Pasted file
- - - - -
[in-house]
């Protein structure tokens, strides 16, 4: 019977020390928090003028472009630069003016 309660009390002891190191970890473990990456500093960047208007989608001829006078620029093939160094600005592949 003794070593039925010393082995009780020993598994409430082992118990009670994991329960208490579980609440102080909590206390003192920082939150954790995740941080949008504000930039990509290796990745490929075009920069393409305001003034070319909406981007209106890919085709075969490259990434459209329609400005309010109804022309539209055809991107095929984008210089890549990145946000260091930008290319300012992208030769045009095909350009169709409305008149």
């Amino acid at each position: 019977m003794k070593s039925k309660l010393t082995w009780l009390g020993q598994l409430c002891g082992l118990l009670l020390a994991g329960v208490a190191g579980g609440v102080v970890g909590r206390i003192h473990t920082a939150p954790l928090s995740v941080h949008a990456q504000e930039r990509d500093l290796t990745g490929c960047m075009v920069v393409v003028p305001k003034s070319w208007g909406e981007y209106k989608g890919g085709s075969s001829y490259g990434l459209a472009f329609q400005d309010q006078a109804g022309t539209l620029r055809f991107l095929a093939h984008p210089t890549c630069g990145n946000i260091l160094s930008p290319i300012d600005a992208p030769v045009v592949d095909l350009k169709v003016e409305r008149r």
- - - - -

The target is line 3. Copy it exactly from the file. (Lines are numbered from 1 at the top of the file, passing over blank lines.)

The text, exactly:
């Amino acid at each position: 019977m003794k070593s039925k309660l010393t082995w009780l009390g020993q598994l409430c002891g082992l118990l009670l020390a994991g329960v208490a190191g579980g609440v102080v970890g909590r206390i003192h473990t920082a939150p954790l928090s995740v941080h949008a990456q504000e930039r990509d500093l290796t990745g490929c960047m075009v920069v393409v003028p305001k003034s070319w208007g909406e981007y209106k989608g890919g085709s075969s001829y490259g990434l459209a472009f329609q400005d309010q006078a109804g022309t539209l620029r055809f991107l095929a093939h984008p210089t890549c630069g990145n946000i260091l160094s930008p290319i300012d600005a992208p030769v045009v592949d095909l350009k169709v003016e409305r008149r």